PROJECT TITLE :
Exploiting Caching and Multicast for 5G Wireless Networks - 2016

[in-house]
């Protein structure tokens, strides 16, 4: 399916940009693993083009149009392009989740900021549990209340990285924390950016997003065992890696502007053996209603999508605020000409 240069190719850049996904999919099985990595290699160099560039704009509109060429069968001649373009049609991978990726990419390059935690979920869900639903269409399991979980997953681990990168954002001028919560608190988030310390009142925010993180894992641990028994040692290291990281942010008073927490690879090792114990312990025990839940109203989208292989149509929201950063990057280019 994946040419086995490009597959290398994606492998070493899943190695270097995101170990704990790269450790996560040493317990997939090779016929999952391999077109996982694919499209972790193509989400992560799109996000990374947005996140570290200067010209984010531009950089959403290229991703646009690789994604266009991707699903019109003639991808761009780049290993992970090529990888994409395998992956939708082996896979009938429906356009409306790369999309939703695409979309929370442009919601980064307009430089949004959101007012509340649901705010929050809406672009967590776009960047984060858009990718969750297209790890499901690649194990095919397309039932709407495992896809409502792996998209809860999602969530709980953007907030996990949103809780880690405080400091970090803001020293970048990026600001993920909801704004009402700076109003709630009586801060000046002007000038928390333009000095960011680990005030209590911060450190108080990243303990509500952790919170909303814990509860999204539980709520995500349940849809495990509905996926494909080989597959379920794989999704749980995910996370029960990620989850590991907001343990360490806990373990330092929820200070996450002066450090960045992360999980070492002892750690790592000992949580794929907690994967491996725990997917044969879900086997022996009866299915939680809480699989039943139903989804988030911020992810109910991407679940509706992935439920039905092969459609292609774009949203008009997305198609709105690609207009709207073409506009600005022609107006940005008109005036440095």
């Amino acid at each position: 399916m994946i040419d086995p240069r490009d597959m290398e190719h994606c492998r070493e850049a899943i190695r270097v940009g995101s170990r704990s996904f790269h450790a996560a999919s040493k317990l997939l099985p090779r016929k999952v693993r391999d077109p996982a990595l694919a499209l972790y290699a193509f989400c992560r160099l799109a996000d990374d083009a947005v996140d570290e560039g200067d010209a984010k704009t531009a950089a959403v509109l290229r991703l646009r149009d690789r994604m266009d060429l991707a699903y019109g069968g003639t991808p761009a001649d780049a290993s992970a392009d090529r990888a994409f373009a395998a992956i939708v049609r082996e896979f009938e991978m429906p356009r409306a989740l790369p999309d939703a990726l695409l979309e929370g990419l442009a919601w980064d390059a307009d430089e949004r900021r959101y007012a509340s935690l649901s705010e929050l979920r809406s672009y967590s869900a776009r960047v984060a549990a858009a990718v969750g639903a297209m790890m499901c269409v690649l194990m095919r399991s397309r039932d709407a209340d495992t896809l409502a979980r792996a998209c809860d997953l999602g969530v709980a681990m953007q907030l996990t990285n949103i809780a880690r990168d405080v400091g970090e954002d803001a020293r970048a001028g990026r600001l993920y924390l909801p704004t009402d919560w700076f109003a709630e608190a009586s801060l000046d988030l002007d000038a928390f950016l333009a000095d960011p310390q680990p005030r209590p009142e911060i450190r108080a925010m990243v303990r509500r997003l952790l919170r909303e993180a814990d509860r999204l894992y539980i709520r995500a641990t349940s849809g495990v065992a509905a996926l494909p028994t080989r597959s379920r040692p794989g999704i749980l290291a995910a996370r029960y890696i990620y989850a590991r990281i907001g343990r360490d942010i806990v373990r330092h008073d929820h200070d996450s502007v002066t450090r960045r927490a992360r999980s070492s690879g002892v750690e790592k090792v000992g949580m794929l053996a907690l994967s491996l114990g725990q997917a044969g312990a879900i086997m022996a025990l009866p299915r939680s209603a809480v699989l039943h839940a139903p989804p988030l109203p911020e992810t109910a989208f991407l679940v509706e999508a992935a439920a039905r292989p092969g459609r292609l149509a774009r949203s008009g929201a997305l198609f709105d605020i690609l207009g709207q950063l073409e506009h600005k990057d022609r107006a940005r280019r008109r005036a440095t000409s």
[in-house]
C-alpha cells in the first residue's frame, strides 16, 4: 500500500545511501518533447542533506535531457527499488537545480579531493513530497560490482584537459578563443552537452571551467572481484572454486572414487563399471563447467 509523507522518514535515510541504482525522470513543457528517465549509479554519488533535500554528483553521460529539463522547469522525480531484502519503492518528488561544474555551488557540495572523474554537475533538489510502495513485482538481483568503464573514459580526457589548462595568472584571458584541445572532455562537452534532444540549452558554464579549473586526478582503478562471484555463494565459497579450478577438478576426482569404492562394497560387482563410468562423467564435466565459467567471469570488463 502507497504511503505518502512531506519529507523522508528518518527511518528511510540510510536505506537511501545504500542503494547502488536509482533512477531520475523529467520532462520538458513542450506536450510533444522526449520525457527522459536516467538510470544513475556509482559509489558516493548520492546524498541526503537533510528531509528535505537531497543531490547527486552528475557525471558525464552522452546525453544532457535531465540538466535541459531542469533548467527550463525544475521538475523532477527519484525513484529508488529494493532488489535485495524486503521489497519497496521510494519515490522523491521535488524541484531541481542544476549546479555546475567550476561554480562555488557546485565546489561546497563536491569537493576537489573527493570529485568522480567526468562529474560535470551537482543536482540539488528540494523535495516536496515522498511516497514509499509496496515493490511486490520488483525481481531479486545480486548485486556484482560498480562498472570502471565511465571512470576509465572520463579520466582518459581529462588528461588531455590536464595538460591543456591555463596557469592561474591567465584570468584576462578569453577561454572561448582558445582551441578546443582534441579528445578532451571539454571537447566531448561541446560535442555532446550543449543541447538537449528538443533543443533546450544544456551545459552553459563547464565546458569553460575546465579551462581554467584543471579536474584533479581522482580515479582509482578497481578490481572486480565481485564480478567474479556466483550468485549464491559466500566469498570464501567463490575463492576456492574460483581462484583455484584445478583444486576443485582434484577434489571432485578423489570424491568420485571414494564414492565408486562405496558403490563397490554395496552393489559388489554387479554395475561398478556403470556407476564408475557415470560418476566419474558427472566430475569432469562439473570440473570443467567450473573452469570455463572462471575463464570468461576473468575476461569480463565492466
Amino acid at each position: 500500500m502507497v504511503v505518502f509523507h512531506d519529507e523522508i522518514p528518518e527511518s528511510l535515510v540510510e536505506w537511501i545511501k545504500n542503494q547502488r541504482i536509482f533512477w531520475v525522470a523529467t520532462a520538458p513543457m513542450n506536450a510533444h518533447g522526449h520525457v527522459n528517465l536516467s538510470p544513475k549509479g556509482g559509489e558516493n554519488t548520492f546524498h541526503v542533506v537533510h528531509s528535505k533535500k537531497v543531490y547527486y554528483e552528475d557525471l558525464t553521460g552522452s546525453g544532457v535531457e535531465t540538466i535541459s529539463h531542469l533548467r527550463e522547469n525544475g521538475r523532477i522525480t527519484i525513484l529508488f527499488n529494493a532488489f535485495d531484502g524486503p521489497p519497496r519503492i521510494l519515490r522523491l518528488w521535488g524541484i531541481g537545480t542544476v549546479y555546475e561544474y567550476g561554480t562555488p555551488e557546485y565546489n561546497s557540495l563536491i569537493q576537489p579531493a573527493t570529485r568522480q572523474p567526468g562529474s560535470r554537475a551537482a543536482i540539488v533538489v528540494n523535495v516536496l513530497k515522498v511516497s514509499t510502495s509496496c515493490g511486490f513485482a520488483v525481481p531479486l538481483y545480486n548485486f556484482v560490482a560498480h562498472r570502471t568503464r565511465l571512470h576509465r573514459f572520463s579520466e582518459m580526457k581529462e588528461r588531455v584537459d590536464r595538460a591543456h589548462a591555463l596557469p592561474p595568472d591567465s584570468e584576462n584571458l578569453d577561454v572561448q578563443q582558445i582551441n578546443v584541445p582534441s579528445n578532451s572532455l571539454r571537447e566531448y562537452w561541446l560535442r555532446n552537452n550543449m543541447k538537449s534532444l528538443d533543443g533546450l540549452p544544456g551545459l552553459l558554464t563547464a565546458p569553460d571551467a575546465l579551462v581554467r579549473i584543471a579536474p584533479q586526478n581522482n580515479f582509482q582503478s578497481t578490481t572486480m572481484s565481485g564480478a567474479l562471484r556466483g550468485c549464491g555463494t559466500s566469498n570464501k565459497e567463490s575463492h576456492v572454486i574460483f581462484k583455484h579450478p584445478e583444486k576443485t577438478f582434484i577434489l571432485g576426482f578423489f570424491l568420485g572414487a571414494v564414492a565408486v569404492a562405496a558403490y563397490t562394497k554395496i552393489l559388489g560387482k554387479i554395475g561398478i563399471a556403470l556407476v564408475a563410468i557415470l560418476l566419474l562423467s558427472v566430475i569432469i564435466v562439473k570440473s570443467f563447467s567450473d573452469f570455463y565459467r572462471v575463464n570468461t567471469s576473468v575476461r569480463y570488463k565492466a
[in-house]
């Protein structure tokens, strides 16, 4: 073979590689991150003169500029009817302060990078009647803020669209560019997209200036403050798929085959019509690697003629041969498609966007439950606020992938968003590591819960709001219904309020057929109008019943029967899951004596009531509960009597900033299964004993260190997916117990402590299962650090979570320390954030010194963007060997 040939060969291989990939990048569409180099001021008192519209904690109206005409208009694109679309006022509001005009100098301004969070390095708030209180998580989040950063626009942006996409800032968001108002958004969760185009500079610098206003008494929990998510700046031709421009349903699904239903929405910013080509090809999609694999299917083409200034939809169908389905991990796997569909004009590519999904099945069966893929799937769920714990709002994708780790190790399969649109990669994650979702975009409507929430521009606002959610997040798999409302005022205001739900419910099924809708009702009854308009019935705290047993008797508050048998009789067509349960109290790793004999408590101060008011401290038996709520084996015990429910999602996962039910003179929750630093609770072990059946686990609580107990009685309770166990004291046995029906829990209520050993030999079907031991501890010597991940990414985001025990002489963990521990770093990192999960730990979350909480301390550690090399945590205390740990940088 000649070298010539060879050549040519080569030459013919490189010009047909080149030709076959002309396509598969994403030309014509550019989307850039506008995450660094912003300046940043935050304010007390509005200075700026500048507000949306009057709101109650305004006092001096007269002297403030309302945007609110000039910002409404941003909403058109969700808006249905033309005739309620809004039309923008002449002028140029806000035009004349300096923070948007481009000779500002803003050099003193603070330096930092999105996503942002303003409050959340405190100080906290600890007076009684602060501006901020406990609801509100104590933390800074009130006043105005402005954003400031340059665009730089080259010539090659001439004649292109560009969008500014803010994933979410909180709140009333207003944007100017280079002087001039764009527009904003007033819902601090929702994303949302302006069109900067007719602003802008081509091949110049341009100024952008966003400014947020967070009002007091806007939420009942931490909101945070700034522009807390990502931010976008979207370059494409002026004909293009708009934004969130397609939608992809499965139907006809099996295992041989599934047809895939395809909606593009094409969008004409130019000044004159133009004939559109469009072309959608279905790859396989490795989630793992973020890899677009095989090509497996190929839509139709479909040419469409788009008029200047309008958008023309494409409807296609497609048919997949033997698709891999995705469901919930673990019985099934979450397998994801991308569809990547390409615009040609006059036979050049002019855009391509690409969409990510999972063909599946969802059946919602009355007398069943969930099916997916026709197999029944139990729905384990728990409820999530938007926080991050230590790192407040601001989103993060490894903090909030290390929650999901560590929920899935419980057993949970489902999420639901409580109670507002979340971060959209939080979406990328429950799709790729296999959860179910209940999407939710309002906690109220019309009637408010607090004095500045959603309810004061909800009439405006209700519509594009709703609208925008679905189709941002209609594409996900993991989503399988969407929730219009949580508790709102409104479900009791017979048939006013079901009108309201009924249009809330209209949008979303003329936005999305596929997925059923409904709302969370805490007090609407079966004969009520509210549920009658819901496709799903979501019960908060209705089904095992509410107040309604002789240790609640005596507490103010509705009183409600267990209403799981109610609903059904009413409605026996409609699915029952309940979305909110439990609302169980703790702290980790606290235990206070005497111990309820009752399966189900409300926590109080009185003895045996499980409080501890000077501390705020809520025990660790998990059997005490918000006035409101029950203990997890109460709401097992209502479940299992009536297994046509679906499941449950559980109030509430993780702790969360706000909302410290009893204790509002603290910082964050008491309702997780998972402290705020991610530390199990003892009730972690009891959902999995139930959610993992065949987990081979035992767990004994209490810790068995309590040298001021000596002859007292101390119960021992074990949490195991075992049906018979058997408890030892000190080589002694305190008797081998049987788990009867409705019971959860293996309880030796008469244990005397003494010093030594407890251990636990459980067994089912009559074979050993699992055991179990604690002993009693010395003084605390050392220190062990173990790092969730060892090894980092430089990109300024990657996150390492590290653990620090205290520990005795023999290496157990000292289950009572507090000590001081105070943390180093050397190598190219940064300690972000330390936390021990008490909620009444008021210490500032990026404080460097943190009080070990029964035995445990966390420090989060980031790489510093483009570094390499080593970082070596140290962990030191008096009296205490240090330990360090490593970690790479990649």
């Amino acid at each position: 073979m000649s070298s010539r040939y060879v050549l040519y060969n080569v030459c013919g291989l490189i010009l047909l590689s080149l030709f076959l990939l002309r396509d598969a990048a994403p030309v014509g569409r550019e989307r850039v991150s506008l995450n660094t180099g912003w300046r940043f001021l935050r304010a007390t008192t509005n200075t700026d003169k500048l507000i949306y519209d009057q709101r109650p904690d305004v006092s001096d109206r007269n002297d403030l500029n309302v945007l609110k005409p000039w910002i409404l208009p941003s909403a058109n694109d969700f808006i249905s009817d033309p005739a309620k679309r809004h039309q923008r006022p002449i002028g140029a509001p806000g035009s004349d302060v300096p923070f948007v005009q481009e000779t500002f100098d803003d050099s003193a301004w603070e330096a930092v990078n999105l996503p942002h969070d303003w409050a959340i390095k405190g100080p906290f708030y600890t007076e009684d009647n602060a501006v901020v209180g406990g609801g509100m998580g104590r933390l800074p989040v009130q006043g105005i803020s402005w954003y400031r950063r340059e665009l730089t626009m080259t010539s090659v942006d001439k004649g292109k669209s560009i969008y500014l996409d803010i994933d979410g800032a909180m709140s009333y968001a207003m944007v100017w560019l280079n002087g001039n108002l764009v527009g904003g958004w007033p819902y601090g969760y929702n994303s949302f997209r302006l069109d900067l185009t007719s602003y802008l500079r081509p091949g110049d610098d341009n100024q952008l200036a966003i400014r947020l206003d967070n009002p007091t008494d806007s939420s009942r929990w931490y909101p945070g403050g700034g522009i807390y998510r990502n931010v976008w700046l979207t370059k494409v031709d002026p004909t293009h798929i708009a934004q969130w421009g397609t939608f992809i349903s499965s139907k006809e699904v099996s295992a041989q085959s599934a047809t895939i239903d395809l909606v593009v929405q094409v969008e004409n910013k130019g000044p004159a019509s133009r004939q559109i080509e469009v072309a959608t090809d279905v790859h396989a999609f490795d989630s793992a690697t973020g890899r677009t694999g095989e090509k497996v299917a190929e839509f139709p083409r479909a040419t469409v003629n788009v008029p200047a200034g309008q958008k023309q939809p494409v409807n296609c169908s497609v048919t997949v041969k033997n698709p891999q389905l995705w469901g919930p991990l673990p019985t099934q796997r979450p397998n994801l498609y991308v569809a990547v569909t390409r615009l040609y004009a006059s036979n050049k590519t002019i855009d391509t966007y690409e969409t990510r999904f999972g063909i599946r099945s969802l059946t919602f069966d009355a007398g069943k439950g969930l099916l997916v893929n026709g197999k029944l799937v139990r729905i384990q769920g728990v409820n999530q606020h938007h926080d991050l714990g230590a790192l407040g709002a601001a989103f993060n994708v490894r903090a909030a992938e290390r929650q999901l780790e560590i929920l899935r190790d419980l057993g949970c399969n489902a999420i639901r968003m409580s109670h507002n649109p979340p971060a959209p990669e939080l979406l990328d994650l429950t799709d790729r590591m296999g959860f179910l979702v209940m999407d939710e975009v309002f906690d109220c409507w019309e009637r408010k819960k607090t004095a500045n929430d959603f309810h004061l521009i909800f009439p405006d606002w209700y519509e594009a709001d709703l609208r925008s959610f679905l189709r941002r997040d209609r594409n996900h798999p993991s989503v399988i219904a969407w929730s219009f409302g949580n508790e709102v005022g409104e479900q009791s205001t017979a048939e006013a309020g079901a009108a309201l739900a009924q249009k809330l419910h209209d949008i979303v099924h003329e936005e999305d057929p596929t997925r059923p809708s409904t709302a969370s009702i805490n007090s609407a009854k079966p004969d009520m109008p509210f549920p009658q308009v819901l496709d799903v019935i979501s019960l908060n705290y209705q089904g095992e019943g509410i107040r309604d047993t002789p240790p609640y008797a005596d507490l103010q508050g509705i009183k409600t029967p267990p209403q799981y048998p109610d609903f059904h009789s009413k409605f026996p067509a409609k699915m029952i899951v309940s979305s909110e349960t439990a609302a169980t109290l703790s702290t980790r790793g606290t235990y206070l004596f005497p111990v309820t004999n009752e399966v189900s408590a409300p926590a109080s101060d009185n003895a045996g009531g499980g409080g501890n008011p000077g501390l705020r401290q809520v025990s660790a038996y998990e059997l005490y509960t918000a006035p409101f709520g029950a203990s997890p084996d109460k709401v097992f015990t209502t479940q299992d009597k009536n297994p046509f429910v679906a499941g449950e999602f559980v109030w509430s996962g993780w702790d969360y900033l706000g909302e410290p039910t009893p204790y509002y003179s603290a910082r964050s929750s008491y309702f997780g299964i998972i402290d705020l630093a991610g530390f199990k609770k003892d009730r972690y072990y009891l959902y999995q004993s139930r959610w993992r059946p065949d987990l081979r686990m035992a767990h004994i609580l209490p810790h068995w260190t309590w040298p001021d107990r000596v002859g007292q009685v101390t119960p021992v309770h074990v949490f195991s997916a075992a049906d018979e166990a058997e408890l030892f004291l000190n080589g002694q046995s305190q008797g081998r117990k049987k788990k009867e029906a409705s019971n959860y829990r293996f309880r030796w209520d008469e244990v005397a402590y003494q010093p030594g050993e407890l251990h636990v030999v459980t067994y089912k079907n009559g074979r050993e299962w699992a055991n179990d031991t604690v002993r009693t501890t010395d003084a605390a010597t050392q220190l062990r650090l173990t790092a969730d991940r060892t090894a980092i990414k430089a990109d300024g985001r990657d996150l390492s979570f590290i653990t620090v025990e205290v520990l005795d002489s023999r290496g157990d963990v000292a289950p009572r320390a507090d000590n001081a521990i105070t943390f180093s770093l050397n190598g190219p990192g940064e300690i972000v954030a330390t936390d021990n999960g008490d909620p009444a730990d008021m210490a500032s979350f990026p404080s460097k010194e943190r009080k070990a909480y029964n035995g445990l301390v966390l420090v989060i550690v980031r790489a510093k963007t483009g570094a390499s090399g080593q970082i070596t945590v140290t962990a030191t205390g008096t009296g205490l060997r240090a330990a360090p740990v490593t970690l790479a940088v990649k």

The landscape toward 5G wireless communication is currently unclear, and, despite the efforts of academia and business in evolving traditional cellular networks, the enabling technology for 5G continues to be obscure. This paper puts forward a network paradigm toward next-generation cellular networks, targeting to satisfy the explosive demand for mobile information whereas minimizing energy expenditures. The paradigm builds on two principles; namely caching and multicast. On one hand, caching policies disperse widespread content files at the wireless edge, e.g., pico-cells and femto-cells, hence shortening the distance between content and requester. On alternative hand, due to the broadcast nature of wireless medium, requests for identical files occurring at nearby times are aggregated and served through a common multicast stream. To higher exploit the on the market cache house, caching policies are optimized primarily based on multicast transmissions. We show that the multicast-aware caching downside is NP-exhausting and develop solutions with performance guarantees using randomized-rounding techniques. Trace-driven numerical results show that in the presence of large demand for delay tolerant content, combining caching and multicast can indeed reduce energy costs. The gains over existing caching schemes are nineteenp.c when users tolerate delay of three minutes, increasing additional with the steepness of content access pattern.
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